Being a new professional photographer is a waiting game. Like the opening refugee scenes in the movie Casablanca, my life seems a bit like travelers stuck in Morocco without exit visas -- "waiting, waiting, waiting, always waiting." The personal changes I made from being an arts administrator four years ago to that of "starving artist" have been profound and humbling, but I knew that going in having worked in the industry for more than thirty years. I also knew that establishing myself with any degree of notoriety or success would be chasing a dream that might never be realized. Forget about getting rich and famous -- I'm just looking for a modest living and a little professional regard, but there are a lot of us out there and the path is cumbersome, tedious and frequently unfulfilling at times. I understood early on that if you don't love 'the doing" of photography, and just want the end rewards, it's probably the wrong profession for you (or me). I've been fairly practical my entire life about professional choices, but find myself at a place, aged 60, where perhaps it's time I finally stop just hanging around what I love to do and actually do it.
Like many of us, I started out working in other jobs, either part-time or full-time, working on photography in the off-time trying and build the foundation of a creative career while still getting paid "legitimately". However, following a recent injury to my arm that happened on my other job, I lost important time in photography by not being able to even hold a camera for several months. I came to the conclusion that the only way I was going to make this really work was to commit myself full-time to photography only -- it's just the kind of devoted commitment that had to be made. So, once healed, I quit my other job and set out across the proverbial desert as yet another creative refugee looking for the oasis of self-sustainability in an arts career. After a full career serving other creative people, I can now proudly expose myself and accept what I always knew I was, but was too hesitant to embrace -- an full-time professional artist. Yikes.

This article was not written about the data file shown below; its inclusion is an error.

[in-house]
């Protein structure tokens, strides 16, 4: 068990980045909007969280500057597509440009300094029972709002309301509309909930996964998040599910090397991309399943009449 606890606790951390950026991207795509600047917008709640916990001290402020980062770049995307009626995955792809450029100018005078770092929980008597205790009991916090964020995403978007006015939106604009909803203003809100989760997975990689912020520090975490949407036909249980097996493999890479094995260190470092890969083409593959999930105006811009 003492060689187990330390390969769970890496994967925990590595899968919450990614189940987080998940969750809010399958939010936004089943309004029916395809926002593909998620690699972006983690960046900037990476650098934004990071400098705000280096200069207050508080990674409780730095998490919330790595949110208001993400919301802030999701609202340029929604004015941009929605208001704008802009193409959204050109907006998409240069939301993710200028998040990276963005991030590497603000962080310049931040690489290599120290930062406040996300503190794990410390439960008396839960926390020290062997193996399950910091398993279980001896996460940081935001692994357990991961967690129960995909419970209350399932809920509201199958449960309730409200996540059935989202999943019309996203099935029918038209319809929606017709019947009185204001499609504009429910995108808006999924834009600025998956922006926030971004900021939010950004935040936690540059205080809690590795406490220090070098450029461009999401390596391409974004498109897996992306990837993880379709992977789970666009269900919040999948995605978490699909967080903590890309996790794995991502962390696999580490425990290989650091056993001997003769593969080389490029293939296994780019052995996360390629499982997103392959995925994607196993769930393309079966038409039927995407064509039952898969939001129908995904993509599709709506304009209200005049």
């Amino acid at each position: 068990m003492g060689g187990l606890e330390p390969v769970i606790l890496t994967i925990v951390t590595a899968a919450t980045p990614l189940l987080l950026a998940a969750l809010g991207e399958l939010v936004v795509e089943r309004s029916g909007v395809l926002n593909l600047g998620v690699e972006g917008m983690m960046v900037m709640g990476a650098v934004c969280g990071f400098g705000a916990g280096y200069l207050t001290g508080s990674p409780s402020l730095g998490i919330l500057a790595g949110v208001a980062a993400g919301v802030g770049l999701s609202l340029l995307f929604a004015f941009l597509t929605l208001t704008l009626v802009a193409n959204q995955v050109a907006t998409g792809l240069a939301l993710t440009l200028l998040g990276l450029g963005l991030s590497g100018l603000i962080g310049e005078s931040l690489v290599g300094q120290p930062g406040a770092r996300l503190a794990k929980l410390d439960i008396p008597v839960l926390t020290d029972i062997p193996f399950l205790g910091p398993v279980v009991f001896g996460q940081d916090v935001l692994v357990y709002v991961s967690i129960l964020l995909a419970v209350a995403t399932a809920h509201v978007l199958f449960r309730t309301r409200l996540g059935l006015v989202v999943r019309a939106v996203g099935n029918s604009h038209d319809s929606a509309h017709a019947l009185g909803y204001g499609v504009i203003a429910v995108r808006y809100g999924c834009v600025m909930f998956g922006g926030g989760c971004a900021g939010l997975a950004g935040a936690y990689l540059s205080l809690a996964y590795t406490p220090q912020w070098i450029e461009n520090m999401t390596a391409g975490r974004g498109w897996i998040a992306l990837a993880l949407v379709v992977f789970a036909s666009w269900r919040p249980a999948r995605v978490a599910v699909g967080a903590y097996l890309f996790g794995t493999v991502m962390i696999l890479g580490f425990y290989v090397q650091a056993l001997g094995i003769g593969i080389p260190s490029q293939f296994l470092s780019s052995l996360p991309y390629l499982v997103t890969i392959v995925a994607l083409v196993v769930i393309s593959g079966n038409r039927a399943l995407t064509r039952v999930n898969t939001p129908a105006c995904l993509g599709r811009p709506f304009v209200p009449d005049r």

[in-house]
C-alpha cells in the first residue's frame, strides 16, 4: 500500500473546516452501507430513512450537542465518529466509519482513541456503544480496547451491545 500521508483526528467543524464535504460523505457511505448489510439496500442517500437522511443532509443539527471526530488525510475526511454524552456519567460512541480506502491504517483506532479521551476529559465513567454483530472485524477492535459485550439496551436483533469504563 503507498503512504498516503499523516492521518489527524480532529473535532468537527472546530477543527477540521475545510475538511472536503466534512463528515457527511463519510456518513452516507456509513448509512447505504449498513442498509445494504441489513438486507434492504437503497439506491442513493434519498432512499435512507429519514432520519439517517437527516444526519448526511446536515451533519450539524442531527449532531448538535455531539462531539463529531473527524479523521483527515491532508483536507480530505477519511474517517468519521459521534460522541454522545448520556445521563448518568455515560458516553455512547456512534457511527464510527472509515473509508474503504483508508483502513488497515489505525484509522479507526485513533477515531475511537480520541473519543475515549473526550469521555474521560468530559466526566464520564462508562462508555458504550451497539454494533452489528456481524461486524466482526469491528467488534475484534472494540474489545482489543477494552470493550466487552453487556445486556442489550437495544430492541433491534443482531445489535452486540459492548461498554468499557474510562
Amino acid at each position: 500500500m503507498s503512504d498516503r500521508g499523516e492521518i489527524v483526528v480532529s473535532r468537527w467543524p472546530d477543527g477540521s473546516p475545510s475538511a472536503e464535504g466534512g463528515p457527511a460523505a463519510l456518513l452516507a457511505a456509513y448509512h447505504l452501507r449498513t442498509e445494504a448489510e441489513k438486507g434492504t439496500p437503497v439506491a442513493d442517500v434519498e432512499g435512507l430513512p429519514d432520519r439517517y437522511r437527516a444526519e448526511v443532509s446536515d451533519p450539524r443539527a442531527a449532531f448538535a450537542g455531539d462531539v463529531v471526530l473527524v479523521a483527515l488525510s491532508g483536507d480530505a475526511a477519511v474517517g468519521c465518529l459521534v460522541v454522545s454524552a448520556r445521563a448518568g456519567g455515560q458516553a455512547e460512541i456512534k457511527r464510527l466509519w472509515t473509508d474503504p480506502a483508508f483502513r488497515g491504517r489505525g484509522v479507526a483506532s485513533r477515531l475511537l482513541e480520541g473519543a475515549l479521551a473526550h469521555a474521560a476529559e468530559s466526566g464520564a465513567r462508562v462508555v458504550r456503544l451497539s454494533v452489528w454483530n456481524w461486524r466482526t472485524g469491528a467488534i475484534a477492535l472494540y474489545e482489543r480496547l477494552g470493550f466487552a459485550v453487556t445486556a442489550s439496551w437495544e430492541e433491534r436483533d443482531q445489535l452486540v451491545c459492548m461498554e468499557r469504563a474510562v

That's actually the first hurdle -- admitting to be an artist and committing oneself to the discipline and lifestyle of producing quality work while balancing creative intent with commercial application (where necessary) to make a living. It's a big step, but perhaps not as scary as it is peering into the abyss of the creative unknown. Once started, the fear dissipates, but the hardship is real and requires a few realities to be accepted, consistencies to establish, and some freedoms to respect. But even as you do these things, you will often be stuck waiting for the rest of the world to catch up. You'll find yourself waiting for publications to review and reject or accept your work, stock web sties to sell your work, friends and fans to purchase your work, grant providers to approve and award funding, earning enough revenue to upgrade equipment (while also trying to pay your regular bills), waiting for wildlife to cooperate (let alone show up at all), for the wind to settle down, for the commercial clients to call, for the travel to end, for the exhibit to be curated, for my work to get to an artistic level that satisfies my own passion for pursuing this dream, and most of all, for the light to be right. The results trickle in, rarely ever too soon, but through diligence, the process will eventually generate consistent results that produce a living. Now -- you can exhale.